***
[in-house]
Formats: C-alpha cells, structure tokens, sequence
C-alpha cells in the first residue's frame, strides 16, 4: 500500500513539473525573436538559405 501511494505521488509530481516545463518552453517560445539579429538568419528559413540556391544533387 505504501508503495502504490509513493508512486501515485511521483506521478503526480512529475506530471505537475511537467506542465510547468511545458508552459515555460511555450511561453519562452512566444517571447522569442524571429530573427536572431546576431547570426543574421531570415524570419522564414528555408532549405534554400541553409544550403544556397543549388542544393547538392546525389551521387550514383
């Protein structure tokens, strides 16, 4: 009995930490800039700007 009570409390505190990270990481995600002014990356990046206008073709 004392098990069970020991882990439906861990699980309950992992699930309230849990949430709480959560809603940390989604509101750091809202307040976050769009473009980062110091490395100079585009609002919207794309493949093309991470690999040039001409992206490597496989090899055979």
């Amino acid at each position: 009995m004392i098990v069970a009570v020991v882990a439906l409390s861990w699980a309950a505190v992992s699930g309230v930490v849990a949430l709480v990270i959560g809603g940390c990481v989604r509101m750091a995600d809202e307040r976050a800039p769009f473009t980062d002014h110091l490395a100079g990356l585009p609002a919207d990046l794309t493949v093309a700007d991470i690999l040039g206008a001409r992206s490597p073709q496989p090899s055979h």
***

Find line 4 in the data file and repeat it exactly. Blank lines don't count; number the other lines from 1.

């Protein structure tokens, strides 16, 4: 009995930490800039700007 009570409390505190990270990481995600002014990356990046206008073709 004392098990069970020991882990439906861990699980309950992992699930309230849990949430709480959560809603940390989604509101750091809202307040976050769009473009980062110091490395100079585009609002919207794309493949093309991470690999040039001409992206490597496989090899055979």